Edward Murphy
City of Troy

This biography is from Troy and Rensselaer County, New York, Volume III, by Rutherford Hayner, Lewis Historical Publishing Company, Inc., New York and Chicago, 1925. It was submitted by Debby Masterson.

EDWARD (2) MURPHY, United States Senator from 1892-1899, and mayor of Troy, 1875-1883, was a native son of Troy, New York, and spent his life as a resident of the city of his birth, although his estate on the New Jersey coast was long his summer home. But Troy, with her business interests, her public affairs and general welfare, was always nearest his heart and he was always her true and loyal son. He was a son of Edward and Mary Murphy, both born in Ireland, they coming to the United States in 1833 by way of Canada, locating in Troy, New York, where both died, leaving an only son, Edward (2) Murphy. Edward Murphy, the elder, founded a brewery in Troy, and taught his son the business.

Edward (2) Murphy Avas born in Troy, New York, December 15, 1834, and died in Elberon, New Jersey, August 9, 1912. He was educated in Troy public schools, Montreal College, Canada, and St. John's College, Fordham, New York, finishing with graduation from the last-named institution, class of 1859. He then became his father's business assistant, and was chiefly instrumental in the development of the business from a small to a strong and vigorous enterprise. After several years of association, the father retired, leaving the care and management of the business to the son. After continuing alone for some years, Mr. Murphy entered into a partnership with William Kennedy, a competitor, they merging as Kennedy & Murphy, but later they incorporated as the Kennedy, Murphy Malting Company, Edward (2) Murphy, president and treasurer. That company became the largest brewing corporation in the State outside of New York City, Mr. Murphy retaining an active interest until 1903. His outside interests were important. When, in 1889, several small gas companies of Troy consolidated, forming the Troy Gas Company, he was elected the first president, an office he retained for a quarter of a century. He was connected officially with the Manufacturers' National Bank, becoming vice-president at its organization. He dealt heavily in real estate, and from 1875 owned seaside property at Elberon, New Jersey, and there maintained his summer home.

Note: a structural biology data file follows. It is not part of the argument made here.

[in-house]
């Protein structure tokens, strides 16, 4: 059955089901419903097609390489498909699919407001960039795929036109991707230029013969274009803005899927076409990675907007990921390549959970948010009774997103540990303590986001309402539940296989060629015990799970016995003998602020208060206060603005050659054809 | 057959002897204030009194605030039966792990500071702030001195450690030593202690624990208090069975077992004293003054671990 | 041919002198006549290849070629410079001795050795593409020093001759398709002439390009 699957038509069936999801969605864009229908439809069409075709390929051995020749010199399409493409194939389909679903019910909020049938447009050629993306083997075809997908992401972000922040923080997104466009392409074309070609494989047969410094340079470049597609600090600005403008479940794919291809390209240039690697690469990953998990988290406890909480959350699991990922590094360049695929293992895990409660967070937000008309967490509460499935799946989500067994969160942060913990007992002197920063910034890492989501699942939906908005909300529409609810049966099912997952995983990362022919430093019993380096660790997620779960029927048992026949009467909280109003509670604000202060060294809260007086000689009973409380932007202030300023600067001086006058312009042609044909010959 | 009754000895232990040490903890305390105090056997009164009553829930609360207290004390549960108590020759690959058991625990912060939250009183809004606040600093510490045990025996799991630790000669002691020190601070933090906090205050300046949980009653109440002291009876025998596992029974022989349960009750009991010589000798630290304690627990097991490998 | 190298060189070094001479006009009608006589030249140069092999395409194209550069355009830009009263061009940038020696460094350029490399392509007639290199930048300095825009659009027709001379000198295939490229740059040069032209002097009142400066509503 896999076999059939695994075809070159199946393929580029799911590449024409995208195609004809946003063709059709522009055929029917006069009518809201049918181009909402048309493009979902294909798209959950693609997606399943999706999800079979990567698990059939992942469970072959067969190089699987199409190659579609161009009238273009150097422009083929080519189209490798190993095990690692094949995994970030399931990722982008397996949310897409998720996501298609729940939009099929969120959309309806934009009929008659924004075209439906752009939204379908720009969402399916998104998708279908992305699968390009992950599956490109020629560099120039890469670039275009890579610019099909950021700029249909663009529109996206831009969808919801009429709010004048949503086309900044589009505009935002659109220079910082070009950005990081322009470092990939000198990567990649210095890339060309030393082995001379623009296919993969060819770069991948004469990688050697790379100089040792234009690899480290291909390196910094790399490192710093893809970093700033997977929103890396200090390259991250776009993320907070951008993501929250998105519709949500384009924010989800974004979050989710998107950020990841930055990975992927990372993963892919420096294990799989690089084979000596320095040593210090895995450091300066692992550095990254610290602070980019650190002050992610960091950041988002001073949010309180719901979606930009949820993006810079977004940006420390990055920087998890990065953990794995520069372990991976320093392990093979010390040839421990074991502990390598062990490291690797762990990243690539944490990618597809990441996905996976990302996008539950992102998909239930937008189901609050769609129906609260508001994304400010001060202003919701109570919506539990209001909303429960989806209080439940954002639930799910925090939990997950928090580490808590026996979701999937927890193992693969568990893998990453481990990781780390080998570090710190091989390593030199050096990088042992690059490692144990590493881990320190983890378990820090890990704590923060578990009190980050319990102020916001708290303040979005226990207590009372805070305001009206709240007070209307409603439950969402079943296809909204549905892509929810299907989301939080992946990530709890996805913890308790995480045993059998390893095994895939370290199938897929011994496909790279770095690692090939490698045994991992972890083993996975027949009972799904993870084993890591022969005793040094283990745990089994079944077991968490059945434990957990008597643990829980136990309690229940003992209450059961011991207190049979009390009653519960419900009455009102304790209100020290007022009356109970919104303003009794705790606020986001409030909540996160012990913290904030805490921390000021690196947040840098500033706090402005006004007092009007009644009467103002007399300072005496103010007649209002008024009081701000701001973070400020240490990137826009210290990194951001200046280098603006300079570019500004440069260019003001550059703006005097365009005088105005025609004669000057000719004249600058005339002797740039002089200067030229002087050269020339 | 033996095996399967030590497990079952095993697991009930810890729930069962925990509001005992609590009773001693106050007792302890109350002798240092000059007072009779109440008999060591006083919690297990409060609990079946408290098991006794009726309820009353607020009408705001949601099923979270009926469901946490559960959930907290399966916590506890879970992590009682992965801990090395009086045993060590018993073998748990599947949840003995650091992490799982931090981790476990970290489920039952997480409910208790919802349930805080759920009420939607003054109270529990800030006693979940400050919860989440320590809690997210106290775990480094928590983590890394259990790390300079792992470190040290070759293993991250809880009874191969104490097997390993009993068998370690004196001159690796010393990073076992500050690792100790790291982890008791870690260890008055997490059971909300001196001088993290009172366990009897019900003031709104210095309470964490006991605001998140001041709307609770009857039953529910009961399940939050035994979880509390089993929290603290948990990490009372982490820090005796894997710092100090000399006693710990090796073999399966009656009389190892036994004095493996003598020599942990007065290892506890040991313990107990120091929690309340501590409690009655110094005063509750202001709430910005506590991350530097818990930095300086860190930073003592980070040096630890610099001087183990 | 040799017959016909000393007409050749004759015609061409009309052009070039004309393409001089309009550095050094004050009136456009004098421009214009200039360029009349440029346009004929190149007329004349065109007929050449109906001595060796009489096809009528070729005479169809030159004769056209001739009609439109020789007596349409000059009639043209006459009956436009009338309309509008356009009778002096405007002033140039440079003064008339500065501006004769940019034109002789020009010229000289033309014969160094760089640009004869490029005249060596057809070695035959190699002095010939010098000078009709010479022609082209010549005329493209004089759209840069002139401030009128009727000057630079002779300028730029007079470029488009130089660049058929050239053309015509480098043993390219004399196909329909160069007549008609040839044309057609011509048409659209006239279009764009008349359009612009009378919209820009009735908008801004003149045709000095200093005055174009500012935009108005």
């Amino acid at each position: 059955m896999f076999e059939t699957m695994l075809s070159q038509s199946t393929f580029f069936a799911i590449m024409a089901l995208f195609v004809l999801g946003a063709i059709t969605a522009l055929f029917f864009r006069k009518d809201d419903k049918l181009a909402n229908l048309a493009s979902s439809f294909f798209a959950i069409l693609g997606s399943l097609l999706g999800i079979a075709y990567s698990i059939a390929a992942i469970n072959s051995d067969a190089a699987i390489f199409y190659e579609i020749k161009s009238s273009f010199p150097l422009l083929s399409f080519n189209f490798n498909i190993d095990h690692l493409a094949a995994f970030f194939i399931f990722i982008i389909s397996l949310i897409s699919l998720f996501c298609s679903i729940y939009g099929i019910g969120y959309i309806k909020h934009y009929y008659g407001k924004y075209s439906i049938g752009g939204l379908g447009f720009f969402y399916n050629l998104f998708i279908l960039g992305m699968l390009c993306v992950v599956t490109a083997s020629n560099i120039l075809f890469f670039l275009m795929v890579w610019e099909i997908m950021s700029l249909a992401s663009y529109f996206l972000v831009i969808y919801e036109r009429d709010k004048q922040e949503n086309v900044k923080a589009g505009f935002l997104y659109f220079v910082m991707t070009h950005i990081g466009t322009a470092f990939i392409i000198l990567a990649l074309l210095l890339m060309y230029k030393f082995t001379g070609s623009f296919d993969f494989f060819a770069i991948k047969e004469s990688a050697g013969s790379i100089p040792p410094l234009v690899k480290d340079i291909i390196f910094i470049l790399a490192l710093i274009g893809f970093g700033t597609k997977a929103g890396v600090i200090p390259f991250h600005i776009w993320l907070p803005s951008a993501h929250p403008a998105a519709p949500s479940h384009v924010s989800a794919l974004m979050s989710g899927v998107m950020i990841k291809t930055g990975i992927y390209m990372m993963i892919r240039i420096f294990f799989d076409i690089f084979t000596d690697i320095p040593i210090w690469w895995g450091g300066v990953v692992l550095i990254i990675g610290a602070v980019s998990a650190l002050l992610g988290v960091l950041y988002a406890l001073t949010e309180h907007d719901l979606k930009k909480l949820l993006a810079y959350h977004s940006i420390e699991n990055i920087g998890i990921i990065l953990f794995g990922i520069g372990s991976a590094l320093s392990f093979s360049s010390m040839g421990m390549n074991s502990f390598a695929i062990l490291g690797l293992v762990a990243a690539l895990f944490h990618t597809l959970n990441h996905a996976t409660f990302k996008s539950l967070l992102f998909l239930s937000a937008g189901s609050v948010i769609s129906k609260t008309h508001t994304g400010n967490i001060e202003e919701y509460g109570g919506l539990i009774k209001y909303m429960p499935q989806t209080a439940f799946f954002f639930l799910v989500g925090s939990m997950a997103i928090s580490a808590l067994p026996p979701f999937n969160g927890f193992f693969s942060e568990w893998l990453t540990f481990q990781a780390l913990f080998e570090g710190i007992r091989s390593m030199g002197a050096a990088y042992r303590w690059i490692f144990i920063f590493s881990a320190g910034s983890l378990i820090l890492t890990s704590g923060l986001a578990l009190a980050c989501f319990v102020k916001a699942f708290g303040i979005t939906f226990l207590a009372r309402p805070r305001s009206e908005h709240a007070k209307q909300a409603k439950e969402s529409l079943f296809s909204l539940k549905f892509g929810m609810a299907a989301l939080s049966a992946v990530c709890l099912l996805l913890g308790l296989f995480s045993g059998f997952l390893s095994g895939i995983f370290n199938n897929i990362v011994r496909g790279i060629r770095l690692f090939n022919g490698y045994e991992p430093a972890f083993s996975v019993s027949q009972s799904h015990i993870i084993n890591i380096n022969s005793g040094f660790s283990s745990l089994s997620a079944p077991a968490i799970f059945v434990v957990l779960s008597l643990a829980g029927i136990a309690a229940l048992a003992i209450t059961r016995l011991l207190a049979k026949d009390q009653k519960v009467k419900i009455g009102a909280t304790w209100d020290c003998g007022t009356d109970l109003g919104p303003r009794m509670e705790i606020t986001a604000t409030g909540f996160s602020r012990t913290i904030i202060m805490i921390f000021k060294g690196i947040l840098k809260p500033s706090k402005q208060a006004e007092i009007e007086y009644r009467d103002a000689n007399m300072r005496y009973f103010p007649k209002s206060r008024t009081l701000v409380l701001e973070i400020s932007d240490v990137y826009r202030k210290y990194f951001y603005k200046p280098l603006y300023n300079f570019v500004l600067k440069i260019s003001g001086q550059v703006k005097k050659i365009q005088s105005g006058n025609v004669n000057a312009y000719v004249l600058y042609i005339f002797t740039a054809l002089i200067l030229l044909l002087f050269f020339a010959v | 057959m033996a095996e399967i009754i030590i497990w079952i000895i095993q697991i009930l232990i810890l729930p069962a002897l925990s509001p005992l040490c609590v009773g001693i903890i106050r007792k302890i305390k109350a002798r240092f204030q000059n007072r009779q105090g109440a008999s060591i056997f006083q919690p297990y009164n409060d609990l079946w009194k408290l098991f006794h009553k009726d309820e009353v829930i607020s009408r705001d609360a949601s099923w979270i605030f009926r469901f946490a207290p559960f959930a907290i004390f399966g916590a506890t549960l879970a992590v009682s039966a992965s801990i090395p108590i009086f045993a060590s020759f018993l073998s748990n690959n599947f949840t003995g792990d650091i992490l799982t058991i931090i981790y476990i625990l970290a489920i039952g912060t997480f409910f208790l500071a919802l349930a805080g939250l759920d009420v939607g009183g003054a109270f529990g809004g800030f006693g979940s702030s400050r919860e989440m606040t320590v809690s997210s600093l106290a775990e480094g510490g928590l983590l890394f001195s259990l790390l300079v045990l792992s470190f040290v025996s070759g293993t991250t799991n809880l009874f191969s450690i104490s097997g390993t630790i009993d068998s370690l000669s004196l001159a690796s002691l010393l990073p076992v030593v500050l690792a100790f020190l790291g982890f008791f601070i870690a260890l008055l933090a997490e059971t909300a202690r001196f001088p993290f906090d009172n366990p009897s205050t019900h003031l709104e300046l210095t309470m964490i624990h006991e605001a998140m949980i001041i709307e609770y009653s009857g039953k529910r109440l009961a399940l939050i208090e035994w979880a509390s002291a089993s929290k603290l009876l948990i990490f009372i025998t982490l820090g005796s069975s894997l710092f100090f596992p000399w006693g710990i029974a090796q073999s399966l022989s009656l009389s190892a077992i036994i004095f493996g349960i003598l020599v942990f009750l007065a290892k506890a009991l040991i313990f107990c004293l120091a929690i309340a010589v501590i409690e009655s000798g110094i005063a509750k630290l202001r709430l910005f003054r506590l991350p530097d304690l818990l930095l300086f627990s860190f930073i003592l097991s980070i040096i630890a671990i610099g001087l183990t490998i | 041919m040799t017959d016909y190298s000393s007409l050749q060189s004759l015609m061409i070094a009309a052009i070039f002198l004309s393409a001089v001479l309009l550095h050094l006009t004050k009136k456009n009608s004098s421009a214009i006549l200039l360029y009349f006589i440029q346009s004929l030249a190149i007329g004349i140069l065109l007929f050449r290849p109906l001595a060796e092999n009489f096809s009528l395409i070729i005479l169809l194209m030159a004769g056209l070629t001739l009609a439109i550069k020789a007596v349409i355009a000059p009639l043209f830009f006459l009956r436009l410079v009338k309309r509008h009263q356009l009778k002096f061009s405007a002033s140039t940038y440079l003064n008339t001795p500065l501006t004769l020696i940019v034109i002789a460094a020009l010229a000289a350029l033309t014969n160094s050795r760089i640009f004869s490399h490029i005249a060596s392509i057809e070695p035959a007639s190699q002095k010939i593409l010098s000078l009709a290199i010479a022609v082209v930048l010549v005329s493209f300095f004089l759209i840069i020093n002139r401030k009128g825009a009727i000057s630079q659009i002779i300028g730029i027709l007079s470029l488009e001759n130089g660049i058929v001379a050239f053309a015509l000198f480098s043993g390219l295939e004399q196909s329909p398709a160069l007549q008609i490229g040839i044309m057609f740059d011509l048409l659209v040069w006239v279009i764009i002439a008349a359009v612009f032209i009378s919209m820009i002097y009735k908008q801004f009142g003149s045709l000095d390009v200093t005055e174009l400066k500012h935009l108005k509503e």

While Mr. Murphy laid broad and deep the foundation upon which he built a most creditable business edifice, his public career was equally honorable and brilliant. At an early age he entered public life, and at the age of twenty-five sat in a Democratic State Convention. From that time forward until his retirement he was a delegate to most of his party conventions, State and National. He became popular with the voters, and no defeat at the polls marred his political career. In 1864 he was elected alderman, and for ten years he continued a member of that board. In 1874 he was elected fire commissioner (he an old volunteer fireman); he was elected mayor of Troy in 1875 and was three times reelected, but he declined the offered fifth term. In the mayoralty he gained high reputation for executive ability and courageous leadership. His administration was marked by many improvements. A new city hall was built, and from the amount appropriated there remained an unexpended balance after all bills were paid. He gave the city a good system of granite pavements, and left Troy with a smaller bonded indebtedness than any city of similar size in the United States. City bonds were below par when he took his seat, but when he retired from the office of mayor, eight years later, they were at a premium. During these eight years he drew no salary for his own use, but each Christmas that two thousand dollar salary was distributed among the charitable institutions of Troy, regardless of creed.

While mayor, but during his absence from the city, a "run" was started on the Manufacturers' Bank, Mayor Murphy was telegraphed for, and the steps he took saved the bank from ruin. Mr. Murphy pledged his private fortune, and aided by his friends, George P. Ide and William Earl, the collar manufacturers, obtained a quarter of a million dollars from the other banks of Troy. This vast sum he carried to the bank and deposited in sight of the frightened depositors, who thus convinced that their deposits were safe, stopped the run, and the bank was saved.